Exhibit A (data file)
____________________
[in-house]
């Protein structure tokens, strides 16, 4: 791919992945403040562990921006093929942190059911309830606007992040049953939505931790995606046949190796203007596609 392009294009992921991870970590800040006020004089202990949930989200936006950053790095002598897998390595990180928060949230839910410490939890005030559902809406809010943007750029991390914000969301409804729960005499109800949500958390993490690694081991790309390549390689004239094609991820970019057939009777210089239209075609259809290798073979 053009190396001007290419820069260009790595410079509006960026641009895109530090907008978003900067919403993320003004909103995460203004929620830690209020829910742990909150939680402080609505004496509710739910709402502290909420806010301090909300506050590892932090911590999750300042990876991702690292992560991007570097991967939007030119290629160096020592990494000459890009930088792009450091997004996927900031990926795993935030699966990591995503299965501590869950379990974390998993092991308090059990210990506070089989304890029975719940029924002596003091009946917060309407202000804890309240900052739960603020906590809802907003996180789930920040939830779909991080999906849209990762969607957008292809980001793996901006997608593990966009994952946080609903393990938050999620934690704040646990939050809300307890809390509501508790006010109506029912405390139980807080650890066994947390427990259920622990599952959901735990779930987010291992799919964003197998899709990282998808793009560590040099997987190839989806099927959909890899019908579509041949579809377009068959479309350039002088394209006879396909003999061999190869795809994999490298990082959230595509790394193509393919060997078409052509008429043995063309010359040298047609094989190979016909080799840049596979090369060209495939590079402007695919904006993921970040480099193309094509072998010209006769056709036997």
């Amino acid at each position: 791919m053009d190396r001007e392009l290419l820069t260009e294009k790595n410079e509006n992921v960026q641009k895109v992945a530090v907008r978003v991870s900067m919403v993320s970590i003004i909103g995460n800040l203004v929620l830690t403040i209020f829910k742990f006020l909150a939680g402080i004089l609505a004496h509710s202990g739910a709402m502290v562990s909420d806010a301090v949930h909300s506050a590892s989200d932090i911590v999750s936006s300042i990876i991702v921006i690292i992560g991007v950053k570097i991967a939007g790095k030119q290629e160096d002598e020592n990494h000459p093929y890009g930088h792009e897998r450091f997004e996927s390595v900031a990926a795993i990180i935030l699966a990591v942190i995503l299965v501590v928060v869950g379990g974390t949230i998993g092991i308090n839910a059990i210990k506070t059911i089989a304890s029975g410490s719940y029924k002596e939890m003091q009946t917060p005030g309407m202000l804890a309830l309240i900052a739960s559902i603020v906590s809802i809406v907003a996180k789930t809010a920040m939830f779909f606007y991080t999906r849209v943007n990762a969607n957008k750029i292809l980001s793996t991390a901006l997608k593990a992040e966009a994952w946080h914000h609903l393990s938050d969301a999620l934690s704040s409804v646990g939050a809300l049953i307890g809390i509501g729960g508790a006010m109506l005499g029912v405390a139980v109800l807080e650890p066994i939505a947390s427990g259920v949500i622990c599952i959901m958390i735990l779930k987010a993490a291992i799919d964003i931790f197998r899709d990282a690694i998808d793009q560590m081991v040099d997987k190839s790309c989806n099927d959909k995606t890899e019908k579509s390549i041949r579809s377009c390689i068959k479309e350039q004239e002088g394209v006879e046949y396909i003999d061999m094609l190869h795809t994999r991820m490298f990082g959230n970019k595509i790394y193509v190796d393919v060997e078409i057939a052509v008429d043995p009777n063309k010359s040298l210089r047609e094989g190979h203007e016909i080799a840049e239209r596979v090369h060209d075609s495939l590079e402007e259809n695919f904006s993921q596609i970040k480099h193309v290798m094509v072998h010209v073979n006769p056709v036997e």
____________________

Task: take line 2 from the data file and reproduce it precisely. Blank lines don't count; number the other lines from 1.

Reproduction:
């Protein structure tokens, strides 16, 4: 791919992945403040562990921006093929942190059911309830606007992040049953939505931790995606046949190796203007596609 392009294009992921991870970590800040006020004089202990949930989200936006950053790095002598897998390595990180928060949230839910410490939890005030559902809406809010943007750029991390914000969301409804729960005499109800949500958390993490690694081991790309390549390689004239094609991820970019057939009777210089239209075609259809290798073979 053009190396001007290419820069260009790595410079509006960026641009895109530090907008978003900067919403993320003004909103995460203004929620830690209020829910742990909150939680402080609505004496509710739910709402502290909420806010301090909300506050590892932090911590999750300042990876991702690292992560991007570097991967939007030119290629160096020592990494000459890009930088792009450091997004996927900031990926795993935030699966990591995503299965501590869950379990974390998993092991308090059990210990506070089989304890029975719940029924002596003091009946917060309407202000804890309240900052739960603020906590809802907003996180789930920040939830779909991080999906849209990762969607957008292809980001793996901006997608593990966009994952946080609903393990938050999620934690704040646990939050809300307890809390509501508790006010109506029912405390139980807080650890066994947390427990259920622990599952959901735990779930987010291992799919964003197998899709990282998808793009560590040099997987190839989806099927959909890899019908579509041949579809377009068959479309350039002088394209006879396909003999061999190869795809994999490298990082959230595509790394193509393919060997078409052509008429043995063309010359040298047609094989190979016909080799840049596979090369060209495939590079402007695919904006993921970040480099193309094509072998010209006769056709036997």